Physical findings in children can have various causes and the differential diagnosis needs to be considered when diagnosing children who may have been abused. Pathologic or accidental causes of findings are sometimes confused with child abuse. For more information, see Findings That May Be Confused with Abuse, Appendix G, and the Differential Diagnosis Table, Appendix H.

High Risk Criteria for Abuse in an Infant
  • Multiple fractures
  • Rib fractures
  • Presence of facial injury
  • An injury in a child less than six months of age

Culture-Based Practices that May Be Interpreted as Abuse
line line Before making a diagnosis of abuse it is important to consider whether a culture-based practice could have caused the finding. When you recognize signs of bruising or other injury due to a culture-based practice, it is important to offer information and empathetic understanding to the parent. You may approach the situation by indicating that this practice is not acceptable in our culture and that we offer other methods of treatment. You may need to explain that such practices can be extremely harmful and that we expect that the child will not have to experience them again.

Ecchymosis can be the result of

  • Cupping
    A coin is placed on the skin and topped with a candle about the size of a birthday candle. Then the candle is lit and a glass or jar is inverted over the candle. Or, a tissue is burned in a small glass jar. As soon as the flame is out, the jar is placed on the skin. The suction creates a dark circle of bluish skin. The procedure is done to suck out pain and is often used for headaches. It can also be used to create a place for the illness to exit the body.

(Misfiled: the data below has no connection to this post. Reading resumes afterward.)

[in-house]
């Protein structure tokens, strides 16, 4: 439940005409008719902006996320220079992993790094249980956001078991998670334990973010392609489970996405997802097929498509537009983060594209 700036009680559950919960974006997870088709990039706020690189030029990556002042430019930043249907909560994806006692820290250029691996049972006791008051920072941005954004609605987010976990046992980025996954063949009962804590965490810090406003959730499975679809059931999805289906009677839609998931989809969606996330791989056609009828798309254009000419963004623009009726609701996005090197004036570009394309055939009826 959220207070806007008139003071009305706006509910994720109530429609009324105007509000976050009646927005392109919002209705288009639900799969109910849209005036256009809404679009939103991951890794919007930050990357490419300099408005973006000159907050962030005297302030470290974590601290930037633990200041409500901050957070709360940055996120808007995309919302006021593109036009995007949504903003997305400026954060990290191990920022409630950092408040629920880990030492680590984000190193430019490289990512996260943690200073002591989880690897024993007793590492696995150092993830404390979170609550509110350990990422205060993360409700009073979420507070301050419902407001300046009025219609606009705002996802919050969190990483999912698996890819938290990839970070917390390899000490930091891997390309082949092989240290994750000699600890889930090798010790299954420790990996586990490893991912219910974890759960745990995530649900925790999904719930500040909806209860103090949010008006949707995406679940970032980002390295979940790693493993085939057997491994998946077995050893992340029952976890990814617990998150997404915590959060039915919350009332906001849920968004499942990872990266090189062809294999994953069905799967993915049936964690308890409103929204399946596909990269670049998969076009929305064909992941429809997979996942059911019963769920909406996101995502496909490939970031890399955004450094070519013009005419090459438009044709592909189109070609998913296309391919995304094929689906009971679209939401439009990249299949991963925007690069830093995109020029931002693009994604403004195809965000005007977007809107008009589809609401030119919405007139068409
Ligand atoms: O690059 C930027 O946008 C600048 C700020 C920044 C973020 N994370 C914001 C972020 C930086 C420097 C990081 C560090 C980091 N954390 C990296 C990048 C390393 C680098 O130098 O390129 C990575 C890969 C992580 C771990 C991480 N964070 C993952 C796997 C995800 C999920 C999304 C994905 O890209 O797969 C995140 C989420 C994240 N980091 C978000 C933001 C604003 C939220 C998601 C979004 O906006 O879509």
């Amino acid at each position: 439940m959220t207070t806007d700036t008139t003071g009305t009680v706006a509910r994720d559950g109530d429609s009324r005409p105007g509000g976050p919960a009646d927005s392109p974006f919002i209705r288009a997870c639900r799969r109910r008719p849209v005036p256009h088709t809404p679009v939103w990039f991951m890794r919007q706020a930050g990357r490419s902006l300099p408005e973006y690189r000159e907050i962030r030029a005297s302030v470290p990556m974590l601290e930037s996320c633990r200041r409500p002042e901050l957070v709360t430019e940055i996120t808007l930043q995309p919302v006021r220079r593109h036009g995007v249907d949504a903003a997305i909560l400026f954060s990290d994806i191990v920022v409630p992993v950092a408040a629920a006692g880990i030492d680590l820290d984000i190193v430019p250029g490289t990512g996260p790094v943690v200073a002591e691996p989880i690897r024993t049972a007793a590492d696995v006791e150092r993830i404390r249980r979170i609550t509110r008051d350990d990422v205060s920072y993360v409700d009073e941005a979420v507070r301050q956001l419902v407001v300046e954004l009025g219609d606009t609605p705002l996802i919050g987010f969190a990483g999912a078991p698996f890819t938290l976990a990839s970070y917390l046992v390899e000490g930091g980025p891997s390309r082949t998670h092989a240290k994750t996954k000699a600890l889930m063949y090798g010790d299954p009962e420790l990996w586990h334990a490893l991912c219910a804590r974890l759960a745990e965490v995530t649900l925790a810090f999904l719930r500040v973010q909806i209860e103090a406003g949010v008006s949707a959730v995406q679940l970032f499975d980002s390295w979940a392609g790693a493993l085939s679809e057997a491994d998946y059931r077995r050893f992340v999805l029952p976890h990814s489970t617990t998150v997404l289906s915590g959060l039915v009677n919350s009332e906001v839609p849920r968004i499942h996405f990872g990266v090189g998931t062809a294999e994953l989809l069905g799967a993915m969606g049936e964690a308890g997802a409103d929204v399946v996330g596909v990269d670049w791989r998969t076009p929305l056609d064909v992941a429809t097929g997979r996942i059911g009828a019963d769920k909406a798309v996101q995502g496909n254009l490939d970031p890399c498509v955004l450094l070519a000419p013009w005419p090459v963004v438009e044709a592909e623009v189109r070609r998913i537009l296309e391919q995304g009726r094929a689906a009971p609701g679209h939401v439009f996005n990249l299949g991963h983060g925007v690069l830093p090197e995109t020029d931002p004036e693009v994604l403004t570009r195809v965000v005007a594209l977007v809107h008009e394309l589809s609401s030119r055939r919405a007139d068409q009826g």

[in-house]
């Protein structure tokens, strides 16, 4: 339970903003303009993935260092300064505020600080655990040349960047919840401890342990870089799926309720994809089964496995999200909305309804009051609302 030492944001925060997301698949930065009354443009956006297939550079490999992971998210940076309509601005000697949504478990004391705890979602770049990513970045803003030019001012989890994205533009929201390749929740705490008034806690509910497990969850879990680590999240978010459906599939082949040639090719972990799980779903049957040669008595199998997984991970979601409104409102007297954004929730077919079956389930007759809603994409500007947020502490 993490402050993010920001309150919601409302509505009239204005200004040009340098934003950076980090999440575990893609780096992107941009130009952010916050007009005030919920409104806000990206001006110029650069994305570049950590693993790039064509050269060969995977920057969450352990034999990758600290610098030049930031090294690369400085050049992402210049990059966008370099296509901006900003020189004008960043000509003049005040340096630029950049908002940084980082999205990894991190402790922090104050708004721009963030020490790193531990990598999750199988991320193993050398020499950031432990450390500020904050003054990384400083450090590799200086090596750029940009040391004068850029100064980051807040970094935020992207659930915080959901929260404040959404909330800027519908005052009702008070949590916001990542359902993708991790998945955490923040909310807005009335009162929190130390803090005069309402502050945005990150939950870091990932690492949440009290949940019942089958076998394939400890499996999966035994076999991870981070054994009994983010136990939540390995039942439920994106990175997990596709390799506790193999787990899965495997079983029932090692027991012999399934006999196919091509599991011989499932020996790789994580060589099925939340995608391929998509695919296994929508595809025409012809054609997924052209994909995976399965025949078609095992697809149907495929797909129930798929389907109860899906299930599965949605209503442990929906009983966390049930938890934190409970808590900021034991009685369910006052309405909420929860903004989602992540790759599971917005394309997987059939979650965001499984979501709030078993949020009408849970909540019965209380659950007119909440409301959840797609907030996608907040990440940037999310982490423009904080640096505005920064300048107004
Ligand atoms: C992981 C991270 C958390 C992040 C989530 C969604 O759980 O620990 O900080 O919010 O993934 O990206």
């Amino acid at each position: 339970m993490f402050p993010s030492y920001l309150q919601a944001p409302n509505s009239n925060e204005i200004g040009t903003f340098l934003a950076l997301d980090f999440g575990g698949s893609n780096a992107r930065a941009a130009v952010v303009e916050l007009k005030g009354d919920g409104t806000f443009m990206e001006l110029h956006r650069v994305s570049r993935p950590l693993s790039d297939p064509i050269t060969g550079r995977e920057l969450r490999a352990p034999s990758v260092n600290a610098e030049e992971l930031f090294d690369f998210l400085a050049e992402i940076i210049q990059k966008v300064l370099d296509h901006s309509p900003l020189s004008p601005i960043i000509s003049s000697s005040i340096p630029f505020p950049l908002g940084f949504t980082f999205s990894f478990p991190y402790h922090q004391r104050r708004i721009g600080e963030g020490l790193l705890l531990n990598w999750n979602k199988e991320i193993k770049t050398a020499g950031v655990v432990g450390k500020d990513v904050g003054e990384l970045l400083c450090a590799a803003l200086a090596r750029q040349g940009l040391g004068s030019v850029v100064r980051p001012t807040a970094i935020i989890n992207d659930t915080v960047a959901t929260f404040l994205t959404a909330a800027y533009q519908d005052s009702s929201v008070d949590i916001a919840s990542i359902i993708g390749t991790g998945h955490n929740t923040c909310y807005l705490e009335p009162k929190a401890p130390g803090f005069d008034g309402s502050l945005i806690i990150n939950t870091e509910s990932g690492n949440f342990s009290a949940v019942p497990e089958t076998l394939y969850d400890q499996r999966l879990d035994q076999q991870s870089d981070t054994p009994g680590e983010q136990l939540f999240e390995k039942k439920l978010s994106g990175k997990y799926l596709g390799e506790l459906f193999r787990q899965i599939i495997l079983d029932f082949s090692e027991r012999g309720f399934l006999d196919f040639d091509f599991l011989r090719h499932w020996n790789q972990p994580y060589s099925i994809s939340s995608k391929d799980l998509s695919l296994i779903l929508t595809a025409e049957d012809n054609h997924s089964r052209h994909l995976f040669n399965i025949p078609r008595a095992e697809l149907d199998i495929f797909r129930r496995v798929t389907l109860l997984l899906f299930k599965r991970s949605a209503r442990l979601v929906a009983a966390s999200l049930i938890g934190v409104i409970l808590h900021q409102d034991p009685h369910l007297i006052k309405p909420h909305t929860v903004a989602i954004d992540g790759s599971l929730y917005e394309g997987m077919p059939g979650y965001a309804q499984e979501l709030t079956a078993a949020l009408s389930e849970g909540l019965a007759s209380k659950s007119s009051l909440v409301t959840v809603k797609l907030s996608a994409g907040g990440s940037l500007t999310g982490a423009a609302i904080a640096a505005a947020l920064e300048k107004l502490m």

• Pinching
    The skin is pinched until a bruise appears. When used as a headache remedy, a narrow bruise appears between the eyes.

  • Coining
    A coin or spoon is rubbed over an area, creating a long, wide mark or an oval bruise with an irregular border. This is done to create an area for the disease to escape. The bruise may also be punctured with a needle to let the toxins escape.

Folk remedies may use substances such as:

  • Arsenic
  • Lead
  • Urine
  • Feces
  • Slime mold

Practices that may be interpreted as abuse include:

  • Co-sleeping
  • Comfort nursing of older children
  • Early marriage
  • Physical punishment
  • Refusal of treatment for reasons of religious belief
A parent has discretion to use home remedies and culture-based practices to the extent that they are providing a minimum degree of care. Leaving a burn, puncture mark, or other injury, or using arsenic, lead, feces, etc. to remedy a condition does not meet the standard for a minimum degree of care in New York State. Lack of knowledge of New York State law is not a defense or protection.

Cultural practices that cause physical or psychological injury must be reported to the State Central Register. Medical providers are not exempt from reporting incidents where a child has been harmed or is in imminent danger of harm, even when it may be a result of culture-based custom.

Genital mutilation is against New York State law and is reportable. Imminent danger of genital mutilation should also be reported. Committing genital mutilation or allowing it to be committed is a class E felony. (For information on female genital mutilation, see DIAGNOSIS: Female Circumcision or Female Genital Mutilation.)

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On this page:
Findings Suggestive of Physical Abuse
Culture-Based Practices that May Be Interpreted as Abuse